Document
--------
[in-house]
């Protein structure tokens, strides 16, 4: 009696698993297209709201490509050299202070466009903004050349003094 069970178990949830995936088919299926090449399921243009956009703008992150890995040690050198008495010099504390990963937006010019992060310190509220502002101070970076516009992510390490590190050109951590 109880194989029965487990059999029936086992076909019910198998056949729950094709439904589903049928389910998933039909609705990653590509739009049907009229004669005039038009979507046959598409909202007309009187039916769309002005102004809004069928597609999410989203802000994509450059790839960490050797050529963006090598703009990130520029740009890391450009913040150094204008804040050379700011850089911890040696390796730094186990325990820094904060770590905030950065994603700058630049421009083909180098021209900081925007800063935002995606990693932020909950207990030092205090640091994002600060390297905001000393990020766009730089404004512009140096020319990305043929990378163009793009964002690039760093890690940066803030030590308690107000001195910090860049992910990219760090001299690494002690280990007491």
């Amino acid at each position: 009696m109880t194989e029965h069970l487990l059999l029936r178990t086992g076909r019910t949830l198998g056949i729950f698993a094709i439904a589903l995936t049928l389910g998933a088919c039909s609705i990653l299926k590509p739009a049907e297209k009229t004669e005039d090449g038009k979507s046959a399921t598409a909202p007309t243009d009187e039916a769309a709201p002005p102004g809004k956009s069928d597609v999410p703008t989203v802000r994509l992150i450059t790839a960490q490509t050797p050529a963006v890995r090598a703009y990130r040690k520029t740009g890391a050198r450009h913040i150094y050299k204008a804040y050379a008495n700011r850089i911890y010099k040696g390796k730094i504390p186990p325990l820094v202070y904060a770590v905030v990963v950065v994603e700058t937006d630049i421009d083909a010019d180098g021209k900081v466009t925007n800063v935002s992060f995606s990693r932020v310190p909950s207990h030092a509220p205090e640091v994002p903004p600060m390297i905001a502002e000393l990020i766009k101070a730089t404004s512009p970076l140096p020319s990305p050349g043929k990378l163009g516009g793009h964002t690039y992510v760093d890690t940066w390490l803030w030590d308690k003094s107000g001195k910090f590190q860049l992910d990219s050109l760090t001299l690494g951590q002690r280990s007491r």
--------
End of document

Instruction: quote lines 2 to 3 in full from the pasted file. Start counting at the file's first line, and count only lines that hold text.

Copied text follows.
């Protein structure tokens, strides 16, 4: 009696698993297209709201490509050299202070466009903004050349003094 069970178990949830995936088919299926090449399921243009956009703008992150890995040690050198008495010099504390990963937006010019992060310190509220502002101070970076516009992510390490590190050109951590 109880194989029965487990059999029936086992076909019910198998056949729950094709439904589903049928389910998933039909609705990653590509739009049907009229004669005039038009979507046959598409909202007309009187039916769309002005102004809004069928597609999410989203802000994509450059790839960490050797050529963006090598703009990130520029740009890391450009913040150094204008804040050379700011850089911890040696390796730094186990325990820094904060770590905030950065994603700058630049421009083909180098021209900081925007800063935002995606990693932020909950207990030092205090640091994002600060390297905001000393990020766009730089404004512009140096020319990305043929990378163009793009964002690039760093890690940066803030030590308690107000001195910090860049992910990219760090001299690494002690280990007491």
């Amino acid at each position: 009696m109880t194989e029965h069970l487990l059999l029936r178990t086992g076909r019910t949830l198998g056949i729950f698993a094709i439904a589903l995936t049928l389910g998933a088919c039909s609705i990653l299926k590509p739009a049907e297209k009229t004669e005039d090449g038009k979507s046959a399921t598409a909202p007309t243009d009187e039916a769309a709201p002005p102004g809004k956009s069928d597609v999410p703008t989203v802000r994509l992150i450059t790839a960490q490509t050797p050529a963006v890995r090598a703009y990130r040690k520029t740009g890391a050198r450009h913040i150094y050299k204008a804040y050379a008495n700011r850089i911890y010099k040696g390796k730094i504390p186990p325990l820094v202070y904060a770590v905030v990963v950065v994603e700058t937006d630049i421009d083909a010019d180098g021209k900081v466009t925007n800063v935002s992060f995606s990693r932020v310190p909950s207990h030092a509220p205090e640091v994002p903004p600060m390297i905001a502002e000393l990020i766009k101070a730089t404004s512009p970076l140096p020319s990305p050349g043929k990378l163009g516009g793009h964002t690039y992510v760093d890690t940066w390490l803030w030590d308690k003094s107000g001195k910090f590190q860049l992910d990219s050109l760090t001299l690494g951590q002690r280990s007491r």